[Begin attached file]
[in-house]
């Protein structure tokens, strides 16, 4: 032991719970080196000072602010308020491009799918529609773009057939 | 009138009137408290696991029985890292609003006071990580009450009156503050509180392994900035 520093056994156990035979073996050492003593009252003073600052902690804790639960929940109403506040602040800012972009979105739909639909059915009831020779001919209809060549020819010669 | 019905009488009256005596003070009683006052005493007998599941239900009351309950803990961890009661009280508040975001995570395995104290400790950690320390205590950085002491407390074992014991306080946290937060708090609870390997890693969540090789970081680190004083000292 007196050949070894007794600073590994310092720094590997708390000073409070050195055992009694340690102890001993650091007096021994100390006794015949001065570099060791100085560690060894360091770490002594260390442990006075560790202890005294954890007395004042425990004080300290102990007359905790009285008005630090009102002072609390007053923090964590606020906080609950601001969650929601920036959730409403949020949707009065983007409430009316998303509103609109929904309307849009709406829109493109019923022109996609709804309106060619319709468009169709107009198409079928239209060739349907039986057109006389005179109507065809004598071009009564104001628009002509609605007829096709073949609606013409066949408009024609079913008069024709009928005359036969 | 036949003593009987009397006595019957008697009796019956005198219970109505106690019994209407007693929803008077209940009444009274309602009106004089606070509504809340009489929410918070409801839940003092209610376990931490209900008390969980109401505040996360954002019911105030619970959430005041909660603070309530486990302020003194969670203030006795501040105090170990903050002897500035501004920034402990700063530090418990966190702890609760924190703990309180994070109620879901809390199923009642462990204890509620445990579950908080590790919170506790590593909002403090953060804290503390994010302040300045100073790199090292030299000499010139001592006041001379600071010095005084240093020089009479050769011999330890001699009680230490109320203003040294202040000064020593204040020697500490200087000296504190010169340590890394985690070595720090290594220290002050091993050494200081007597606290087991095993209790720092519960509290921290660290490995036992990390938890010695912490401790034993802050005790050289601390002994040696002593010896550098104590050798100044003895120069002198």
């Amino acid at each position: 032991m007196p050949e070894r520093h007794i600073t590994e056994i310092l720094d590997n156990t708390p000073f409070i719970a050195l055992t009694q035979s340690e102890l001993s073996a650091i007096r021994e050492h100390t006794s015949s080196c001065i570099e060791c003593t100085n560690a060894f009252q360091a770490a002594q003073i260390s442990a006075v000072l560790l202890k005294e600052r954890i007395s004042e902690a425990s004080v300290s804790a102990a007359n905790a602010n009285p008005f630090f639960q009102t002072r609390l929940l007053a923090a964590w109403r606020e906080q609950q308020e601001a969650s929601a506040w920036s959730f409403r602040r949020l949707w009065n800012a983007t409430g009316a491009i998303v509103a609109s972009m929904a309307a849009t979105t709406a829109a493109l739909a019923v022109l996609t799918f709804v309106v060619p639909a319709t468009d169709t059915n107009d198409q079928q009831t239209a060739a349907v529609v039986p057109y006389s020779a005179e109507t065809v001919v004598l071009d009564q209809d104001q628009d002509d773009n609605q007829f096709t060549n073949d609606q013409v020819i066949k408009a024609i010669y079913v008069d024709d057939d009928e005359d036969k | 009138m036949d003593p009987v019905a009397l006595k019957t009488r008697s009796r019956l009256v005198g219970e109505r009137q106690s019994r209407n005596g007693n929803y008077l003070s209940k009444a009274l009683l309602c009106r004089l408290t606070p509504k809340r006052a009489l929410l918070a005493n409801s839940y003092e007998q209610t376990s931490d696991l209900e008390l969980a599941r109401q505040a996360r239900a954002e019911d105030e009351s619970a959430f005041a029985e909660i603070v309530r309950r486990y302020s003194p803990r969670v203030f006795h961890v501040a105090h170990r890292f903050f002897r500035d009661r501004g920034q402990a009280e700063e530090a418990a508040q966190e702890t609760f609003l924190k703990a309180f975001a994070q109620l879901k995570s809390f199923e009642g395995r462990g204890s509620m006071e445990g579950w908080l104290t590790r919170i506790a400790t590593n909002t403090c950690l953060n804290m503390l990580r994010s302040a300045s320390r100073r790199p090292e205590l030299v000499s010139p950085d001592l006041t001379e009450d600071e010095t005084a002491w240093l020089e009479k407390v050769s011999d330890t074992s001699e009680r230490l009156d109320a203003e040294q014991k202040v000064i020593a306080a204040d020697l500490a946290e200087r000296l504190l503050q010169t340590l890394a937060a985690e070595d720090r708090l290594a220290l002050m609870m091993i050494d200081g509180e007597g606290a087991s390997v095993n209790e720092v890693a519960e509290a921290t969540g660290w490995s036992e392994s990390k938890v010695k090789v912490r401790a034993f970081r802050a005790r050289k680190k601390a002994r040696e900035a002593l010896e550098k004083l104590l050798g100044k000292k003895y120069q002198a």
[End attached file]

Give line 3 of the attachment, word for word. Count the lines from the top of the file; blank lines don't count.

């Amino acid at each position: 032991m007196p050949e070894r520093h007794i600073t590994e056994i310092l720094d590997n156990t708390p000073f409070i719970a050195l055992t009694q035979s340690e102890l001993s073996a650091i007096r021994e050492h100390t006794s015949s080196c001065i570099e060791c003593t100085n560690a060894f009252q360091a770490a002594q003073i260390s442990a006075v000072l560790l202890k005294e600052r954890i007395s004042e902690a425990s004080v300290s804790a102990a007359n905790a602010n009285p008005f630090f639960q009102t002072r609390l929940l007053a923090a964590w109403r606020e906080q609950q308020e601001a969650s929601a506040w920036s959730f409403r602040r949020l949707w009065n800012a983007t409430g009316a491009i998303v509103a609109s972009m929904a309307a849009t979105t709406a829109a493109l739909a019923v022109l996609t799918f709804v309106v060619p639909a319709t468009d169709t059915n107009d198409q079928q009831t239209a060739a349907v529609v039986p057109y006389s020779a005179e109507t065809v001919v004598l071009d009564q209809d104001q628009d002509d773009n609605q007829f096709t060549n073949d609606q013409v020819i066949k408009a024609i010669y079913v008069d024709d057939d009928e005359d036969k | 009138m036949d003593p009987v019905a009397l006595k019957t009488r008697s009796r019956l009256v005198g219970e109505r009137q106690s019994r209407n005596g007693n929803y008077l003070s209940k009444a009274l009683l309602c009106r004089l408290t606070p509504k809340r006052a009489l929410l918070a005493n409801s839940y003092e007998q209610t376990s931490d696991l209900e008390l969980a599941r109401q505040a996360r239900a954002e019911d105030e009351s619970a959430f005041a029985e909660i603070v309530r309950r486990y302020s003194p803990r969670v203030f006795h961890v501040a105090h170990r890292f903050f002897r500035d009661r501004g920034q402990a009280e700063e530090a418990a508040q966190e702890t609760f609003l924190k703990a309180f975001a994070q109620l879901k995570s809390f199923e009642g395995r462990g204890s509620m006071e445990g579950w908080l104290t590790r919170i506790a400790t590593n909002t403090c950690l953060n804290m503390l990580r994010s302040a300045s320390r100073r790199p090292e205590l030299v000499s010139p950085d001592l006041t001379e009450d600071e010095t005084a002491w240093l020089e009479k407390v050769s011999d330890t074992s001699e009680r230490l009156d109320a203003e040294q014991k202040v000064i020593a306080a204040d020697l500490a946290e200087r000296l504190l503050q010169t340590l890394a937060a985690e070595d720090r708090l290594a220290l002050m609870m091993i050494d200081g509180e007597g606290a087991s390997v095993n209790e720092v890693a519960e509290a921290t969540g660290w490995s036992e392994s990390k938890v010695k090789v912490r401790a034993f970081r802050a005790r050289k680190k601390a002994r040696e900035a002593l010896e550098k004083l104590l050798g100044k000292k003895y120069q002198a």